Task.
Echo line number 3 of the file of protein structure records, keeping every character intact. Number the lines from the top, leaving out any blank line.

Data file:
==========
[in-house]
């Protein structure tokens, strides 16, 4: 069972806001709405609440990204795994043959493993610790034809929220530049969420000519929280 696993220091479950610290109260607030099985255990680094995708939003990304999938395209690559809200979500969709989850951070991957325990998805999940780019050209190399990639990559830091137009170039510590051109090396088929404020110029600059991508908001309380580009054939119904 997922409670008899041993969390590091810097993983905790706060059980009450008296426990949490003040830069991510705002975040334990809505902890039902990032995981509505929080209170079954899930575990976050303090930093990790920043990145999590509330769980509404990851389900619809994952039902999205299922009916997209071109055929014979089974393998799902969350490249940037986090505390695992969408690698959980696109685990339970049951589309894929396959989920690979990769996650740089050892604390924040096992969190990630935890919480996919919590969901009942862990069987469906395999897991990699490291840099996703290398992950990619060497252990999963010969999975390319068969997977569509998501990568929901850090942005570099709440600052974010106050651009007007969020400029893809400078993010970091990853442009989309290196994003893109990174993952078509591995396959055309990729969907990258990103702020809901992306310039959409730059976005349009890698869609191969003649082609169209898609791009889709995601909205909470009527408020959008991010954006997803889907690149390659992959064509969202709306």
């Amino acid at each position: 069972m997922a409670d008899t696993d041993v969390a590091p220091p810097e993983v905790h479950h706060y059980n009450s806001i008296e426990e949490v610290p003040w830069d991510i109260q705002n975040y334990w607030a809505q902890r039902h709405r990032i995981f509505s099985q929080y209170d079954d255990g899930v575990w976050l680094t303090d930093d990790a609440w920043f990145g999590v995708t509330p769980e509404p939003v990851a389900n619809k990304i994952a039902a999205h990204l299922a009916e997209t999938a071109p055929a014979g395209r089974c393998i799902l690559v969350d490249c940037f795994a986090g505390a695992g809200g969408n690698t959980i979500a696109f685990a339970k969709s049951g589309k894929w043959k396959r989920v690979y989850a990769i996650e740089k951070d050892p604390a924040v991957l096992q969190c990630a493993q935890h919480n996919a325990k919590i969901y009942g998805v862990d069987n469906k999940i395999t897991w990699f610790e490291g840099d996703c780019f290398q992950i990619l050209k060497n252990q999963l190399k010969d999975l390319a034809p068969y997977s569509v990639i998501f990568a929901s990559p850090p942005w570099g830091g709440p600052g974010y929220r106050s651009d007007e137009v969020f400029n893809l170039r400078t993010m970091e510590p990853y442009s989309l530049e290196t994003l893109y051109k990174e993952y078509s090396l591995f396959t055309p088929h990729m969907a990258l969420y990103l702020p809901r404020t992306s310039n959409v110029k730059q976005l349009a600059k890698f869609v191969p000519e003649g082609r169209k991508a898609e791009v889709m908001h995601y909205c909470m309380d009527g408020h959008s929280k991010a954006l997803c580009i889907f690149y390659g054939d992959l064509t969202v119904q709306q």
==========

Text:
């Amino acid at each position: 069972m997922a409670d008899t696993d041993v969390a590091p220091p810097e993983v905790h479950h706060y059980n009450s806001i008296e426990e949490v610290p003040w830069d991510i109260q705002n975040y334990w607030a809505q902890r039902h709405r990032i995981f509505s099985q929080y209170d079954d255990g899930v575990w976050l680094t303090d930093d990790a609440w920043f990145g999590v995708t509330p769980e509404p939003v990851a389900n619809k990304i994952a039902a999205h990204l299922a009916e997209t999938a071109p055929a014979g395209r089974c393998i799902l690559v969350d490249c940037f795994a986090g505390a695992g809200g969408n690698t959980i979500a696109f685990a339970k969709s049951g589309k894929w043959k396959r989920v690979y989850a990769i996650e740089k951070d050892p604390a924040v991957l096992q969190c990630a493993q935890h919480n996919a325990k919590i969901y009942g998805v862990d069987n469906k999940i395999t897991w990699f610790e490291g840099d996703c780019f290398q992950i990619l050209k060497n252990q999963l190399k010969d999975l390319a034809p068969y997977s569509v990639i998501f990568a929901s990559p850090p942005w570099g830091g709440p600052g974010y929220r106050s651009d007007e137009v969020f400029n893809l170039r400078t993010m970091e510590p990853y442009s989309l530049e290196t994003l893109y051109k990174e993952y078509s090396l591995f396959t055309p088929h990729m969907a990258l969420y990103l702020p809901r404020t992306s310039n959409v110029k730059q976005l349009a600059k890698f869609v191969p000519e003649g082609r169209k991508a898609e791009v889709m908001h995601y909205c909470m309380d009527g408020h959008s929280k991010a954006l997803c580009i889907f690149y390659g054939d992959l064509t969202v119904q709306q």